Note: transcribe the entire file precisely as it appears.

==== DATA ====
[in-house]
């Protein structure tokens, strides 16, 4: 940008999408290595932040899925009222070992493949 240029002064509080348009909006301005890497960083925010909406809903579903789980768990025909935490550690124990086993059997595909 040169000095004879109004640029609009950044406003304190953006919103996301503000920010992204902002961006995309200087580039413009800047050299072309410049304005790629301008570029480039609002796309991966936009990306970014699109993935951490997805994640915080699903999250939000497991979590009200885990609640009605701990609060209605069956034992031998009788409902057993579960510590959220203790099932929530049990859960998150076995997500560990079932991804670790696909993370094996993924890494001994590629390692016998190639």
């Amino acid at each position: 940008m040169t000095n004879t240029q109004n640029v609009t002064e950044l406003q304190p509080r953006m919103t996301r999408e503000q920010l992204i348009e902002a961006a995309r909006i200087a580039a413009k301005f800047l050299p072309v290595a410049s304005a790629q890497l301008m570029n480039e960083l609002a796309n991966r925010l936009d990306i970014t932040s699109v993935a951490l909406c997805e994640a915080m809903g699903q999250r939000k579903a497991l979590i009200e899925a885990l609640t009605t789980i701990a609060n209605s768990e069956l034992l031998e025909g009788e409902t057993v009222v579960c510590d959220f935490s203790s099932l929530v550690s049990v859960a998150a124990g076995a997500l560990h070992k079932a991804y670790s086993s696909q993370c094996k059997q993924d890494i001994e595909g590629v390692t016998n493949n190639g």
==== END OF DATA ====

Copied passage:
[in-house]
């Protein structure tokens, strides 16, 4: 940008999408290595932040899925009222070992493949 240029002064509080348009909006301005890497960083925010909406809903579903789980768990025909935490550690124990086993059997595909 040169000095004879109004640029609009950044406003304190953006919103996301503000920010992204902002961006995309200087580039413009800047050299072309410049304005790629301008570029480039609002796309991966936009990306970014699109993935951490997805994640915080699903999250939000497991979590009200885990609640009605701990609060209605069956034992031998009788409902057993579960510590959220203790099932929530049990859960998150076995997500560990079932991804670790696909993370094996993924890494001994590629390692016998190639």
């Amino acid at each position: 940008m040169t000095n004879t240029q109004n640029v609009t002064e950044l406003q304190p509080r953006m919103t996301r999408e503000q920010l992204i348009e902002a961006a995309r909006i200087a580039a413009k301005f800047l050299p072309v290595a410049s304005a790629q890497l301008m570029n480039e960083l609002a796309n991966r925010l936009d990306i970014t932040s699109v993935a951490l909406c997805e994640a915080m809903g699903q999250r939000k579903a497991l979590i009200e899925a885990l609640t009605t789980i701990a609060n209605s768990e069956l034992l031998e025909g009788e409902t057993v009222v579960c510590d959220f935490s203790s099932l929530v550690s049990v859960a998150a124990g076995a997500l560990h070992k079932a991804y670790s086993s696909q993370c094996k059997q993924d890494i001994e595909g590629v390692t016998n493949n190639g």